5 February 2013

Pieces of the past

Continued from previous post.  I'll pause for a moment, in case you wish to go and find a rat's hindquarters, so you can give it.  Got it? Okay, let's continue.

Every now and then I like to grab my camera and try and find what fire and wrecking ball have spared.  While there is really no old city, there are little bits and pieces, here and there, that have survived fire and wrecking ball.  You look down a blind alley, or around a corner, and you find a little piece of the old city still standing.   For instance, there is the building that now houses Tom Jones Steak House.

It is the corner of an earlier building, standing alone in the middle of a parking lot.  According to the website, the building dates from the early 1830's.  The door frame deserves an extra picture.

I don't know when the door was made.  It looks as though it has a little age, but not 170 years old.  Whoever made it was a master.

Around the corner of the building is a row of old buildings that look as though they date from mid-eighteenth century.

I can't say the name of the street, as there are no signposts.  Even Google maps does not give a name for this little lane.  The lane, whatever its name, was known to the early Catholics and bishops of Toronto.  The differences would be that the corner building would not be painted, and that the lane would have had buildings on both sides, the lane would not have been paved, probably a few beggars in rags,  and some of the buildings would probably have had signs saying "No dogs or Papists."

One other thing than modern visitors do not find in the old parts of the city, and they may be grateful for it, is the old smell.  By the 1850's and 60's, Toronto had become a manufacturing centre, full of houses and factories that burned wood and coal for power. Many houses had animals- pig, goats, chickens and occasionally a cow.  Indoor plumbing lay in the future, and, in addition to the horses and oxen that pulled carts through the streets, animals were often driven through the streets on their way to the slaughterhouse, so the dirt roads were generally covered in a  layer of manure.  And the people bathed once a week.  Usually.  The smell must have been indescribable.

Some of the factories are still around, as are the cottages that housed the old workers.  The factories that survived have been turned into condos, and the cottages now have BMW's and Escalades parked out front.  History has indeed a sense of irony.  I've written and photographed that elsewhere.

Some of the older buildings that have survived and are still used for their original purposes are, of course, the churches.  Not all have survived, and several of the protestant churches now house theatre companies, but many are still around.  Here is the home of some of our worst enemies of old, the current St James Anglican Cathedral, which was started in 1849, the second tallest church building in Canada.

As I said before, the Anglicans used to have money and taste.  I am an occasional visitor to St. James, as they give frequent organ recitals for free.  I'd love to do the same for St Michael's, except they're more concerned about things like "Mass" and "Confession".

St. James is actually a beautiful building, and deserves its own post, only not now.

Here is another home of our old enemies, the Metropolitan United, which began as a Methodist church.  It is said to have the largest organ in Canada, a massive Casavant,  though, unusually, almost all the pipes are hidden from view.  They also have regular organ recitals, sometimes accompanied by singers.  I'd love to sing there, that way I could say I sang at the Met. Get it? Huh? Huh?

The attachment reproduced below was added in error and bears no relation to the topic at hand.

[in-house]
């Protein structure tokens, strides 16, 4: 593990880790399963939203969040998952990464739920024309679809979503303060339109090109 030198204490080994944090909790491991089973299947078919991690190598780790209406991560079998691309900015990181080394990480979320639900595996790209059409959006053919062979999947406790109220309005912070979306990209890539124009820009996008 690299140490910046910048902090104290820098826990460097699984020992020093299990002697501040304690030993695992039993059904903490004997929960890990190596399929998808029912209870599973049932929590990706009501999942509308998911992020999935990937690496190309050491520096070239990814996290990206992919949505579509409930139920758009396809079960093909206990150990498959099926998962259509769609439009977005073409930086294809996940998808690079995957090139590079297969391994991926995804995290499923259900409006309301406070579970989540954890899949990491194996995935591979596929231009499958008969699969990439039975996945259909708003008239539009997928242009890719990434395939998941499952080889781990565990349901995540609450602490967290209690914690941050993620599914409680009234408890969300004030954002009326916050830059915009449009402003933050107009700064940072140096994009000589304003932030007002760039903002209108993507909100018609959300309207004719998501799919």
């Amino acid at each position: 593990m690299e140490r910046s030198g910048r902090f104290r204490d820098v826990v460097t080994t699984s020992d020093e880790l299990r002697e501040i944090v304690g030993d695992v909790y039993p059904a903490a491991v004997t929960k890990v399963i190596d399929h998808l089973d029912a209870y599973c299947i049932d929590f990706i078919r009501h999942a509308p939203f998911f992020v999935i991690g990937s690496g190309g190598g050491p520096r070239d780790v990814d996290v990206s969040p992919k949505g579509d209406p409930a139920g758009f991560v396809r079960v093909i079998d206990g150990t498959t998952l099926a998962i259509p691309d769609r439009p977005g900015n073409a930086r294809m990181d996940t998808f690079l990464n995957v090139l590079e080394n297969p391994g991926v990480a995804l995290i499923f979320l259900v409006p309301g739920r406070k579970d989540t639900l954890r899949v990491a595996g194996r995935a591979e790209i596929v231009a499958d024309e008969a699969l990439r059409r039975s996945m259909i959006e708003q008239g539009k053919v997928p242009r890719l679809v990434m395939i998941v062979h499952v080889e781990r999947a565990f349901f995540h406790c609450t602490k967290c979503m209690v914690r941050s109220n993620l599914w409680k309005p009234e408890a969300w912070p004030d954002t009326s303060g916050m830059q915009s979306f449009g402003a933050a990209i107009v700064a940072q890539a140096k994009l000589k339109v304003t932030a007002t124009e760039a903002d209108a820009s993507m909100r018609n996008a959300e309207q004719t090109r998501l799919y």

I don't have any photos of the interior,which is quite nice and dominated by very large stained glass windows, with some excellent woodwork around the sanctuary, as the doors are usually closed to the church.  This is actually the second church built on this site.  The original church was gutted in a fire in 1928, but was quickly rebuilt with the help of wealthy parishioners.  The tower survived the blaze, and is home to a 54 bell carillon, (the largest carillon in Canada) which often plays on afternoons. 

(As a side note, the bell tower is the only bell tower I have personally climbed.  It was a few years back during one of the Doors Open Toronto days, when many historic buildings opened their doors to visitors.  I went there specifically because they were offering tours of the tower, and I always wanted to climb one of these.  While I was waiting for the tour of the tower, the organist stepped up to the console at the front of the church and ripped out an excellent performance of Bach's Toccata and Fugue in D Minor.  Did I mention it was Canada's biggest organ?  Bigger isn't always better, but hearing that piece ripped out on several thousand pipes just hit the spot.   At any rate, the tour started soon.  We climbed up a narrow winding stairway, not made for big fat guys, that rose up through the wall itself.  We were allowed to go up right into the chamber that held the bells, where we were very strictly instructed not to touch anything.  The place was all bells and wires, and some idiot immediately says "hey, what's this wire for?" and yanks on it.  Naturally, it was the wire for the biggest bell in the place.  I can still hear the ringing.  If I ever climb another bell tower, I plan on doing so alone.)

Here's a view of Metropolitan United from the side.  The church in the background is St Michael's, literally across the road from the Met, about which I will speak more of soon.


some guy on the street said...

That lane with the painted pub and the lovely arches, it seems to be Colborne Street.


Bear said...

THat's the one. I wonder why I couldn't find either a signpost or a name on Googlemaps.